Jesse R. Zamudio*

Jesse R. Zamudio*

310 825 4176

610 Charles E. Young Drive East
Box 957239
Los Angeles, CA 90095


Assistant Professor, Molecular, Cell, and Developmental Biology
Member, Cell & Developmental Biology GPB Home Area, Gene Regulation GPB Home Area


Research Interests

The Zamudio laboratory is interested in how RNA and RNA-binding proteins establish the gene expression programs that determine cellular identity. Using computational and molecular approaches, they aim to map RNA-mediated interactions and define their roles in normal human development and disease. Mechanistic insight into functional RNAs has illuminated multiple regulatory layers needed for normal cellular function and will continue to offer new pathways to target for the treatment of human diseases.


Jesse Zamudio received his bachelor’s degree from UCLA in Chemistry & Biochemistry. He received his Ph.D. from UCLA in the Department of Microbiology, Immunology and Molecular Genetics working in the laboratory of Dr. David Campbell and Dr. Nancy Sturm. For his thesis work, he characterized the first eukaryotic messenger RNA (mRNA) ribose cap methyltransferases. Although present in both the unique mRNA cap structure of human pathogenic Kinetoplastid protozoa and human mRNA, the proteins responsible for each had not been discovered. Based on evolutionary sequence conservation to known viral proteins, they were able to characterize a conserved eukaryotic protein family responsible for these modifications and determine their role in mRNA biogenesis and protein translation in kinetoplastids. These studies have aided the investigation of the human cap ribose methyltransferases implicated in early development.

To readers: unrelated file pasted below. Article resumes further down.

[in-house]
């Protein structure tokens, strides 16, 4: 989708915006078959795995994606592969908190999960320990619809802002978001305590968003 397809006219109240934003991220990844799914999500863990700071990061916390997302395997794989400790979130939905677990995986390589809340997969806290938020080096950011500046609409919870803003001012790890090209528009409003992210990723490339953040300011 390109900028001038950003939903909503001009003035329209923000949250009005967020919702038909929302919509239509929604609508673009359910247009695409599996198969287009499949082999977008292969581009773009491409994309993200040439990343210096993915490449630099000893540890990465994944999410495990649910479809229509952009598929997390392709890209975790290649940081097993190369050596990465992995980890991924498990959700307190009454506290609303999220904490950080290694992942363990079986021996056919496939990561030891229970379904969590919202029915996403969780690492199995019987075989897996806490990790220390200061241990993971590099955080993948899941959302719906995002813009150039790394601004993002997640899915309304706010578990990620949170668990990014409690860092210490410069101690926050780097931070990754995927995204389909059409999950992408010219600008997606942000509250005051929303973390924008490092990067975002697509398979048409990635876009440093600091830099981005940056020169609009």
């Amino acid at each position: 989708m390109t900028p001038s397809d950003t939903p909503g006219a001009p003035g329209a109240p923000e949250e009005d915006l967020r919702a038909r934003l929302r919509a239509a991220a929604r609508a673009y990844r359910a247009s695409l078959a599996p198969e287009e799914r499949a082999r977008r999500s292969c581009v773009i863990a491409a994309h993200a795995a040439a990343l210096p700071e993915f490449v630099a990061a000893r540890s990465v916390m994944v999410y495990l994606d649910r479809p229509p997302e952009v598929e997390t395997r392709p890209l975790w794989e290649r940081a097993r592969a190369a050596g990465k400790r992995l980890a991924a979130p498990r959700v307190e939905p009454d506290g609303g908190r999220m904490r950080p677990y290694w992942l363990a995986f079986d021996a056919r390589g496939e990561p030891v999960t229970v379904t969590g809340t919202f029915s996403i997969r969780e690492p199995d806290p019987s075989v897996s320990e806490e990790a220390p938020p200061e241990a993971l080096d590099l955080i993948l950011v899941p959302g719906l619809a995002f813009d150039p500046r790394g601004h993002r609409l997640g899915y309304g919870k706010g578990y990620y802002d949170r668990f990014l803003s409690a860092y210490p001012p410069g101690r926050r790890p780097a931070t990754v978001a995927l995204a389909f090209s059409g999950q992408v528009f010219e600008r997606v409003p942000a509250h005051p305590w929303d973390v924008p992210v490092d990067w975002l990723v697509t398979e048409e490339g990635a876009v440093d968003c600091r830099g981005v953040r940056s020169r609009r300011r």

Jesse pursued his postdoctoral research in the laboratory of Dr. Phil Sharp at the MIT Cancer Center. His research focused on quantitative approaches to characterize Regulatory RNAs in embryonic and adult stem cells. He aimed to confidently assay regulation by the mammalian RNA interference (RNAi) pathway and in doing so discovered new classes of mammalian small RNAs and principles determining regulatory activity. Current research in the lab is focused on characterizing functional RNAs in the control of cell state transitions during development and cancer progression.

He joined the MCDB faculty in January of 2016.


A selected list of publications: